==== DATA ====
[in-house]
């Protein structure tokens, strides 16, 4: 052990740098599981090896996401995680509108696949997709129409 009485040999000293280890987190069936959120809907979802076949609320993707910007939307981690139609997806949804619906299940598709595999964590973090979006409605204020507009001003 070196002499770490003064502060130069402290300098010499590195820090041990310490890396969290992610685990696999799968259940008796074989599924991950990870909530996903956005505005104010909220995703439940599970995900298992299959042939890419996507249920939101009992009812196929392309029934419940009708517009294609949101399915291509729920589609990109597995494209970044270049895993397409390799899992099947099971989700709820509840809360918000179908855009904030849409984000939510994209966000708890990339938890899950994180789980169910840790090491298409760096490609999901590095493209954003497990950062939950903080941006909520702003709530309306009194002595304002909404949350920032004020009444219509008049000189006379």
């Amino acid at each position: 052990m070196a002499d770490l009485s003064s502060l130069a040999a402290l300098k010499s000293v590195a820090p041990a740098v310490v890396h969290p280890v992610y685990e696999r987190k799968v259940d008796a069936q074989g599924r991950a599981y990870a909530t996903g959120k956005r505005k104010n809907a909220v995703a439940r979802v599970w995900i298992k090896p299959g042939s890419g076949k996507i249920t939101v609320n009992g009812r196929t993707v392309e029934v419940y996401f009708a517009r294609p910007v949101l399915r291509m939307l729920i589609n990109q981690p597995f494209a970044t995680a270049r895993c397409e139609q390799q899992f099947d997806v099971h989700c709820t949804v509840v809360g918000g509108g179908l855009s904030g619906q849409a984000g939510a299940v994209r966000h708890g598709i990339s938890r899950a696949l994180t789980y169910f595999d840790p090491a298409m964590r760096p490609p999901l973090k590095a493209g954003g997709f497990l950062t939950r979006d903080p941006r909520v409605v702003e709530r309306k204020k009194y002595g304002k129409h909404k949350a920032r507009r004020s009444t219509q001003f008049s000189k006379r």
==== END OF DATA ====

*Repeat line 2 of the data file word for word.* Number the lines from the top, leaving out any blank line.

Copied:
């Protein structure tokens, strides 16, 4: 052990740098599981090896996401995680509108696949997709129409 009485040999000293280890987190069936959120809907979802076949609320993707910007939307981690139609997806949804619906299940598709595999964590973090979006409605204020507009001003 070196002499770490003064502060130069402290300098010499590195820090041990310490890396969290992610685990696999799968259940008796074989599924991950990870909530996903956005505005104010909220995703439940599970995900298992299959042939890419996507249920939101009992009812196929392309029934419940009708517009294609949101399915291509729920589609990109597995494209970044270049895993397409390799899992099947099971989700709820509840809360918000179908855009904030849409984000939510994209966000708890990339938890899950994180789980169910840790090491298409760096490609999901590095493209954003497990950062939950903080941006909520702003709530309306009194002595304002909404949350920032004020009444219509008049000189006379």